Ron Johnson Pays Half As Much In Taxes As He Claims | Wis.Community

Ron Johnson Pays Half As Much In Taxes As He Claims

Ron Johnson told George Will recently that he longed to go back to the Reagan years, when, "for a brief moment we were 72% free." This is, of course, a reference to the top Federal income rate being 28% during the Reagan years. (Which was 60% before Reagan and is now... SHUDDER... 35% and is set to go up to...SHUDDER... 39.6% next year.)

There is a big hole in Johnson's story though: He's not paying anywhere near 35% of his income toward Federal taxes. In fact, he's paying about half that number.

Ron Johnson had a gross income of at least 1.46 million in 2009 -- it was probably much more, but since he has refused to release his taxes, we don't know for sure. The only information we have to go on is his senate personal financial disclosure forms. But, for the sake of argument, let's assume that his gross income was actually 1.46 million. Of that, 1.46 million, only $650,000 (his salary from the plastic company) was taxed at the highest income tax rate of 35%.

The rest of his reported $230,000 was almost entirely from stock dividends, which are not taxed like ordinary income. They are taxed at 15%.

The rest of his $580,000 income wasn't taxed at all, because of a wide variety of tax credits and deductions.

So, let's add it up. He probably paid $227,500 on his salary, $34,500 on his dividend income, 0$ on the rest of his $580,000 income, for a grand total of $262,000.

That comes to a tax rate of 17.9%. (And again, its probably lower than that as we don't know his actual gross income.)

Even if we use Johnson's numbers of what his "taxable income" has been over the last five years, (which is what his gross income gets whittled down to after he is able to factor in numerous tax deductions and credits), the amount of federal income tax he has paid over the last five years is only 22.6%-- still a huge leap from the 35% he is claiming to pay.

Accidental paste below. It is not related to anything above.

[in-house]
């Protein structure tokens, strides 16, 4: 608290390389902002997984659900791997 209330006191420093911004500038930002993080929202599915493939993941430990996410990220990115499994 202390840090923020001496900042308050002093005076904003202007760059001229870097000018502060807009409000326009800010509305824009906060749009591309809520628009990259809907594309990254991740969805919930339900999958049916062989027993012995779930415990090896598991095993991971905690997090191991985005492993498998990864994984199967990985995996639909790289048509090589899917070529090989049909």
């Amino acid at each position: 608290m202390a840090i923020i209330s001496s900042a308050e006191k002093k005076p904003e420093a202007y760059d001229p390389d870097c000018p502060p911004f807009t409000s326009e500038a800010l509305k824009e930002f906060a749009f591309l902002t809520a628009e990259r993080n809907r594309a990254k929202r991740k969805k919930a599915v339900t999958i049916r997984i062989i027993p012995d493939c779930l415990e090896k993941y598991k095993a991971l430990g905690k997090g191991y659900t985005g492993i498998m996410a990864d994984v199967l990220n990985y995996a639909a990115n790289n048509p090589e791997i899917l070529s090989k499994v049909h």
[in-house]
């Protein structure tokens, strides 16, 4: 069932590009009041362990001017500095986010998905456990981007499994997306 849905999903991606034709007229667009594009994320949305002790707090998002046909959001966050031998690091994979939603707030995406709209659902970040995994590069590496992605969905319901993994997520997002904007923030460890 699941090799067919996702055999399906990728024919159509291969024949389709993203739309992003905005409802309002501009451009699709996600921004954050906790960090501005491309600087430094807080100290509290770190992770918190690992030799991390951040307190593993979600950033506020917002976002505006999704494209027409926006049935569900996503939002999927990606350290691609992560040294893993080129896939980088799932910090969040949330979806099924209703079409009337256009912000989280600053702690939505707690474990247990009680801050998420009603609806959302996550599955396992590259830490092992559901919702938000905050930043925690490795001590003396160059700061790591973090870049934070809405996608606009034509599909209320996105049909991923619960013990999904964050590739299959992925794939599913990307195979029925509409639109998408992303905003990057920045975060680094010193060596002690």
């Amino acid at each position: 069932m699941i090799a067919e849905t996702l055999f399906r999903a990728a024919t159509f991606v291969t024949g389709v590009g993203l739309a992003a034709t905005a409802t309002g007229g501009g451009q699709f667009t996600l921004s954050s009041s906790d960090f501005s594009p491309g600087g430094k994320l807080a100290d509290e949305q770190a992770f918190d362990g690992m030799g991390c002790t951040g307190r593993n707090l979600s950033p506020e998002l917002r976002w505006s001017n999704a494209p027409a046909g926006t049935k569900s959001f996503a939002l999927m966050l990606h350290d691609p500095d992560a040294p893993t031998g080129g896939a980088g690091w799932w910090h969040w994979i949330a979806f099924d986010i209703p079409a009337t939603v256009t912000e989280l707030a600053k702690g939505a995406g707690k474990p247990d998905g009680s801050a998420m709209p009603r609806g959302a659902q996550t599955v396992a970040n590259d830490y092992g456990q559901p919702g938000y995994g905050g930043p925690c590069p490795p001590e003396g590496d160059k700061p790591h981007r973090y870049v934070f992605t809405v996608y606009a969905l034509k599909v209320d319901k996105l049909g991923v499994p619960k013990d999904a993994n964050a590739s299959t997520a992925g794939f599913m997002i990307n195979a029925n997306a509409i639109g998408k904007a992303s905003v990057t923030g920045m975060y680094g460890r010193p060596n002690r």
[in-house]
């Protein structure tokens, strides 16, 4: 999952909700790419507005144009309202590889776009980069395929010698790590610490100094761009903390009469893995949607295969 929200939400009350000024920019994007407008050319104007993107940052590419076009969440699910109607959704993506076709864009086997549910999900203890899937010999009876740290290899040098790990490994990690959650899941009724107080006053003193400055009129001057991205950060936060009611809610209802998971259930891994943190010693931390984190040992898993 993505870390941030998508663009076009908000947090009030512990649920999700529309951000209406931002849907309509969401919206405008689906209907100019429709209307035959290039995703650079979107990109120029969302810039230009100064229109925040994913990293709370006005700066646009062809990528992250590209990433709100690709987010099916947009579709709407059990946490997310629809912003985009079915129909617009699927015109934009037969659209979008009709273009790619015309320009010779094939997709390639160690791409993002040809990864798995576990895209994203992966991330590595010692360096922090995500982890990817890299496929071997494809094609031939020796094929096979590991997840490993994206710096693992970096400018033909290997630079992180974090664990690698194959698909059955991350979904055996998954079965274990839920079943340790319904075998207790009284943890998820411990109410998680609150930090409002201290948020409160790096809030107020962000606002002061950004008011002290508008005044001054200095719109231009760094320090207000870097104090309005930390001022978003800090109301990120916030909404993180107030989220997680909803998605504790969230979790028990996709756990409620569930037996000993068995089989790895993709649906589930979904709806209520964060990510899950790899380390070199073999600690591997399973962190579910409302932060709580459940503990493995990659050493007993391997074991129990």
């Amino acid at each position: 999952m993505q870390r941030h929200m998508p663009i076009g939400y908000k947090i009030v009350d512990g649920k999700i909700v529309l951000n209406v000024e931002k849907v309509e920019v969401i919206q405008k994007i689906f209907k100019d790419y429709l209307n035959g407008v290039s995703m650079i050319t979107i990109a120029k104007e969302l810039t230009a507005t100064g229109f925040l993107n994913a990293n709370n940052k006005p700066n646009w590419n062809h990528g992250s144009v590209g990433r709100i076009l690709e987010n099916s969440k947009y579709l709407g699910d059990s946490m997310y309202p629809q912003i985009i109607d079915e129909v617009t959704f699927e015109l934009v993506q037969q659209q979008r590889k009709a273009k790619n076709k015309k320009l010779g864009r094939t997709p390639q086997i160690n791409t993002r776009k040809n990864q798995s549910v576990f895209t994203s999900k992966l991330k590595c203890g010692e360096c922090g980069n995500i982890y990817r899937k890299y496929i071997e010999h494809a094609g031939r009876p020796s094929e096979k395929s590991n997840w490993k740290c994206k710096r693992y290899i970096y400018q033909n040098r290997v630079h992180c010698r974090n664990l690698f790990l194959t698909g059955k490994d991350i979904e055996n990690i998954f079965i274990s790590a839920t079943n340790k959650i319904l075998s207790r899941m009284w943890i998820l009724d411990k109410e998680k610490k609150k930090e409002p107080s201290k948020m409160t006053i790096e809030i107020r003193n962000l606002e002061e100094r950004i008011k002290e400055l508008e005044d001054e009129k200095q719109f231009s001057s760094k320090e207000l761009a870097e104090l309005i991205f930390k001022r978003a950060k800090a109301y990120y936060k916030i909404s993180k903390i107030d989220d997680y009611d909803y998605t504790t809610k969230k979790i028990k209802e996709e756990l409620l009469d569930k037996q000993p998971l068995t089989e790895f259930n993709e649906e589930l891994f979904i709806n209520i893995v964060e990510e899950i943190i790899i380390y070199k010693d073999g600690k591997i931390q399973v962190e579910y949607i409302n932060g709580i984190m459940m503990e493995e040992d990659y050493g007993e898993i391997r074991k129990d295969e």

Plus, there is another huge elephant in the room. Johnson loaned himself (through his plastic company) several million dollars in 2004 and 2007 at a below-market interest rate of .69%. He did this for two reasons: 1) It reduced the profit margin of his plastic company (less corporate taxes) and 2) It was a way of getting income without paying the income tax rate of 35%.

But, let's not pick on just Johnson. Warren Buffett did a similar calculation of how much he pays in taxes and found that he pays a simlilarly low rate as Ron Johnson: 17%. Buffett also figured that his secretary pays about 30% of her income in Federal taxes.

The big difference, though, is that Buffett is pointing out the unfairness of paying a lower tax rate than his secretary and is calling for increased taxes on the wealthy, while Johnson is calling for MORE tax cuts for the wealthy.

In fact, a few days ago he complained that stimulus money should have been spent on tax cuts for the wealthy. Yes, even though the wealthiest 1% are wealthier now that at anytime in American history, giving them a tax cut and making them even wealthier is the best way to fix the economy.

Don't worry, though. Even though we've been sold this trickle down logic for the last 30 year and the exact opposite has occurred-- things will be different this time around...


September 25, 2010 - 10:36am